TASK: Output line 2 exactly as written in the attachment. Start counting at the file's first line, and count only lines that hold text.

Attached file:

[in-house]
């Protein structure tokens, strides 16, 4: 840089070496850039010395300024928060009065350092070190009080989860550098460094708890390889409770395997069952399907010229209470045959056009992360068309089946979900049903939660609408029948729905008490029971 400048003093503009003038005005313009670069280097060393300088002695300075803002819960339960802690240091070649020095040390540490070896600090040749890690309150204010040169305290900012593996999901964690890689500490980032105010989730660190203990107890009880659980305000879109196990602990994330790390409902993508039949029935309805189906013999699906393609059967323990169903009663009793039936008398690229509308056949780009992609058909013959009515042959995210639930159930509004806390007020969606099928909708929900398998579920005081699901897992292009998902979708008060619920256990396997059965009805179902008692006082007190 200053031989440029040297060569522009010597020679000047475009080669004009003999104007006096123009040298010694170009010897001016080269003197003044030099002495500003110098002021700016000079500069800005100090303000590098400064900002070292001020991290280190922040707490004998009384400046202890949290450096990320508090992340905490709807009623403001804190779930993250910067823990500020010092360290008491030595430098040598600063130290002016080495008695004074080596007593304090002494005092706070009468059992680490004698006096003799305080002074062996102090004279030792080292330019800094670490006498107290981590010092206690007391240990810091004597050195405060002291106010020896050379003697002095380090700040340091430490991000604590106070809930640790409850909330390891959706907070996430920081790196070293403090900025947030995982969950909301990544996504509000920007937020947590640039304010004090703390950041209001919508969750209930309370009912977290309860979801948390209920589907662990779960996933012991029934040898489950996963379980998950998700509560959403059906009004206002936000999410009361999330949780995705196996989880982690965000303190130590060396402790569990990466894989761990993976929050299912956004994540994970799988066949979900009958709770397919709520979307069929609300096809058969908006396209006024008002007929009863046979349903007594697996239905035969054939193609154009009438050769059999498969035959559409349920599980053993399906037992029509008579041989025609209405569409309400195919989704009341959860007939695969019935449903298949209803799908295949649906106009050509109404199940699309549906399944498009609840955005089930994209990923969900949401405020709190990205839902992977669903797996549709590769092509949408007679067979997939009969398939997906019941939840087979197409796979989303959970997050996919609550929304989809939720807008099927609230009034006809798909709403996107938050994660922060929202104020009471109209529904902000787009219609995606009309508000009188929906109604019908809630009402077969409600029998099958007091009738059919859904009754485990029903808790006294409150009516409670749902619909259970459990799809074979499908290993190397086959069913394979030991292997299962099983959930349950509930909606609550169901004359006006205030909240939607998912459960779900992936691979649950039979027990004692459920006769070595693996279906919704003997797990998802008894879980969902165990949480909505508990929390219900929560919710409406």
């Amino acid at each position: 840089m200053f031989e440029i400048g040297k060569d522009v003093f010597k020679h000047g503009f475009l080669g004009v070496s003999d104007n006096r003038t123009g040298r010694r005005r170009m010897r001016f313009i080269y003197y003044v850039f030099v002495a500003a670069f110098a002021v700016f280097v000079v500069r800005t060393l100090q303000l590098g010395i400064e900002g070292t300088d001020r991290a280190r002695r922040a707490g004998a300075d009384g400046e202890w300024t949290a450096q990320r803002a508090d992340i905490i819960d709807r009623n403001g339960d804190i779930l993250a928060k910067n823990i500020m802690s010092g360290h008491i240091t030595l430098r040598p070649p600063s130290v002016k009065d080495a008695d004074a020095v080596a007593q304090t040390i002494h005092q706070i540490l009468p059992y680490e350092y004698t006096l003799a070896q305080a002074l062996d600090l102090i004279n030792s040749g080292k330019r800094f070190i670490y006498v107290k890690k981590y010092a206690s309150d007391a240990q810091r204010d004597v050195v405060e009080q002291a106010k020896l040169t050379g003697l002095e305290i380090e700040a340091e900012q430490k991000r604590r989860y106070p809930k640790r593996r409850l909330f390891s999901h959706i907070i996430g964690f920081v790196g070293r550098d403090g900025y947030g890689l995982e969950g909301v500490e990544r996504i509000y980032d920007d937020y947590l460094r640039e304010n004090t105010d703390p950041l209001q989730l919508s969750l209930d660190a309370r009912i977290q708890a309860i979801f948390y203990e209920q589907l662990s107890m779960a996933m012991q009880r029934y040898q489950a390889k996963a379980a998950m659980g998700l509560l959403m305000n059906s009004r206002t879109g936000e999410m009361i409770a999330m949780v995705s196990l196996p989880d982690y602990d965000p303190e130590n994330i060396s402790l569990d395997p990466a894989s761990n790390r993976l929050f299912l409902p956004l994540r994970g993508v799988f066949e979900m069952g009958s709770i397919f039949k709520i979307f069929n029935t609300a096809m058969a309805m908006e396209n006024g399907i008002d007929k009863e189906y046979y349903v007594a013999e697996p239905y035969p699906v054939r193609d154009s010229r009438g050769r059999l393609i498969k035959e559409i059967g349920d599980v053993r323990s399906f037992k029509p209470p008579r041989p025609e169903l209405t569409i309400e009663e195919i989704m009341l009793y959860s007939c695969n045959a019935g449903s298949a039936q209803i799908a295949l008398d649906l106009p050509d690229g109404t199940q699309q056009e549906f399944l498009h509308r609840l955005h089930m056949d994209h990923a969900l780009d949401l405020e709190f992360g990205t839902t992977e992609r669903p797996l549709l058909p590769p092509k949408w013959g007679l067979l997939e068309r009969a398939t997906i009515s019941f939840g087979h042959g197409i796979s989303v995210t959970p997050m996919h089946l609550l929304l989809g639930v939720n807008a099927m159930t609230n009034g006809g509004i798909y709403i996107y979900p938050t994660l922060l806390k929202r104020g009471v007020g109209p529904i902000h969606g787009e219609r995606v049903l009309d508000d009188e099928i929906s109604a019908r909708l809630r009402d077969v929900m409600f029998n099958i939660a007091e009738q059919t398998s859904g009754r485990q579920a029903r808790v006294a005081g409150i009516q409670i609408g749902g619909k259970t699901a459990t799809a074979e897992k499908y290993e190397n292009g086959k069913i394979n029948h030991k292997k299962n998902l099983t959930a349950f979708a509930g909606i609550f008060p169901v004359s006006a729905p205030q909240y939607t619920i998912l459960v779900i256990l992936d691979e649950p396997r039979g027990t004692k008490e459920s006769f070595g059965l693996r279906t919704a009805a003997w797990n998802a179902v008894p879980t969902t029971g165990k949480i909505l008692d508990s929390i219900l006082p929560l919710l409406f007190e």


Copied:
């Protein structure tokens, strides 16, 4: 840089070496850039010395300024928060009065350092070190009080989860550098460094708890390889409770395997069952399907010229209470045959056009992360068309089946979900049903939660609408029948729905008490029971 400048003093503009003038005005313009670069280097060393300088002695300075803002819960339960802690240091070649020095040390540490070896600090040749890690309150204010040169305290900012593996999901964690890689500490980032105010989730660190203990107890009880659980305000879109196990602990994330790390409902993508039949029935309805189906013999699906393609059967323990169903009663009793039936008398690229509308056949780009992609058909013959009515042959995210639930159930509004806390007020969606099928909708929900398998579920005081699901897992292009998902979708008060619920256990396997059965009805179902008692006082007190 200053031989440029040297060569522009010597020679000047475009080669004009003999104007006096123009040298010694170009010897001016080269003197003044030099002495500003110098002021700016000079500069800005100090303000590098400064900002070292001020991290280190922040707490004998009384400046202890949290450096990320508090992340905490709807009623403001804190779930993250910067823990500020010092360290008491030595430098040598600063130290002016080495008695004074080596007593304090002494005092706070009468059992680490004698006096003799305080002074062996102090004279030792080292330019800094670490006498107290981590010092206690007391240990810091004597050195405060002291106010020896050379003697002095380090700040340091430490991000604590106070809930640790409850909330390891959706907070996430920081790196070293403090900025947030995982969950909301990544996504509000920007937020947590640039304010004090703390950041209001919508969750209930309370009912977290309860979801948390209920589907662990779960996933012991029934040898489950996963379980998950998700509560959403059906009004206002936000999410009361999330949780995705196996989880982690965000303190130590060396402790569990990466894989761990993976929050299912956004994540994970799988066949979900009958709770397919709520979307069929609300096809058969908006396209006024008002007929009863046979349903007594697996239905035969054939193609154009009438050769059999498969035959559409349920599980053993399906037992029509008579041989025609209405569409309400195919989704009341959860007939695969019935449903298949209803799908295949649906106009050509109404199940699309549906399944498009609840955005089930994209990923969900949401405020709190990205839902992977669903797996549709590769092509949408007679067979997939009969398939997906019941939840087979197409796979989303959970997050996919609550929304989809939720807008099927609230009034006809798909709403996107938050994660922060929202104020009471109209529904902000787009219609995606009309508000009188929906109604019908809630009402077969409600029998099958007091009738059919859904009754485990029903808790006294409150009516409670749902619909259970459990799809074979499908290993190397086959069913394979030991292997299962099983959930349950509930909606609550169901004359006006205030909240939607998912459960779900992936691979649950039979027990004692459920006769070595693996279906919704003997797990998802008894879980969902165990949480909505508990929390219900929560919710409406």